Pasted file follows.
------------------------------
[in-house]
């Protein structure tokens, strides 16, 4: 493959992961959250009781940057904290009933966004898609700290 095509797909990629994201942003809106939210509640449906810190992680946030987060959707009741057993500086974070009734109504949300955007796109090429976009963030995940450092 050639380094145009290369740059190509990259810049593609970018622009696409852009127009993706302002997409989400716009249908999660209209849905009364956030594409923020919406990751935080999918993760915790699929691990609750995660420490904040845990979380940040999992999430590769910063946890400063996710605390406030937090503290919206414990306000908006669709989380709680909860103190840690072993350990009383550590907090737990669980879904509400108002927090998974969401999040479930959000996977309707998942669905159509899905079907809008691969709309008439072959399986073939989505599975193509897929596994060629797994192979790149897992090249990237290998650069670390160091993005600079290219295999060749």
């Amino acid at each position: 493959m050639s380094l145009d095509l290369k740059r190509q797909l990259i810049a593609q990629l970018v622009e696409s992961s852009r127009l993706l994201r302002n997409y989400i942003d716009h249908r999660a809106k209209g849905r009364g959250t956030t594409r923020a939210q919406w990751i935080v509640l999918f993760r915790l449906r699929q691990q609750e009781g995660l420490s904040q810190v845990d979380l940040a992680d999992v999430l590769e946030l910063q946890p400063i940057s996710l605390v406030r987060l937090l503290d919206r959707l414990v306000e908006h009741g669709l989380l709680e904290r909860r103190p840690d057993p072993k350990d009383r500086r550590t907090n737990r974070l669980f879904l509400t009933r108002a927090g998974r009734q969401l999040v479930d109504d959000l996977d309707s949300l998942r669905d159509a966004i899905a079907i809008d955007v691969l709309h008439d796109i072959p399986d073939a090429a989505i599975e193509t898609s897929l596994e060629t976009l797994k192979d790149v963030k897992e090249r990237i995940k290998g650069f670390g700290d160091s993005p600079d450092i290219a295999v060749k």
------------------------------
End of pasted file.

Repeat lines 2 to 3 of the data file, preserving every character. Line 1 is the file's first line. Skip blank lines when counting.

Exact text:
């Protein structure tokens, strides 16, 4: 493959992961959250009781940057904290009933966004898609700290 095509797909990629994201942003809106939210509640449906810190992680946030987060959707009741057993500086974070009734109504949300955007796109090429976009963030995940450092 050639380094145009290369740059190509990259810049593609970018622009696409852009127009993706302002997409989400716009249908999660209209849905009364956030594409923020919406990751935080999918993760915790699929691990609750995660420490904040845990979380940040999992999430590769910063946890400063996710605390406030937090503290919206414990306000908006669709989380709680909860103190840690072993350990009383550590907090737990669980879904509400108002927090998974969401999040479930959000996977309707998942669905159509899905079907809008691969709309008439072959399986073939989505599975193509897929596994060629797994192979790149897992090249990237290998650069670390160091993005600079290219295999060749």
């Amino acid at each position: 493959m050639s380094l145009d095509l290369k740059r190509q797909l990259i810049a593609q990629l970018v622009e696409s992961s852009r127009l993706l994201r302002n997409y989400i942003d716009h249908r999660a809106k209209g849905r009364g959250t956030t594409r923020a939210q919406w990751i935080v509640l999918f993760r915790l449906r699929q691990q609750e009781g995660l420490s904040q810190v845990d979380l940040a992680d999992v999430l590769e946030l910063q946890p400063i940057s996710l605390v406030r987060l937090l503290d919206r959707l414990v306000e908006h009741g669709l989380l709680e904290r909860r103190p840690d057993p072993k350990d009383r500086r550590t907090n737990r974070l669980f879904l509400t009933r108002a927090g998974r009734q969401l999040v479930d109504d959000l996977d309707s949300l998942r669905d159509a966004i899905a079907i809008d955007v691969l709309h008439d796109i072959p399986d073939a090429a989505i599975e193509t898609s897929l596994e060629t976009l797994k192979d790149v963030k897992e090249r990237i995940k290998g650069f670390g700290d160091s993005p600079d450092i290219a295999v060749k």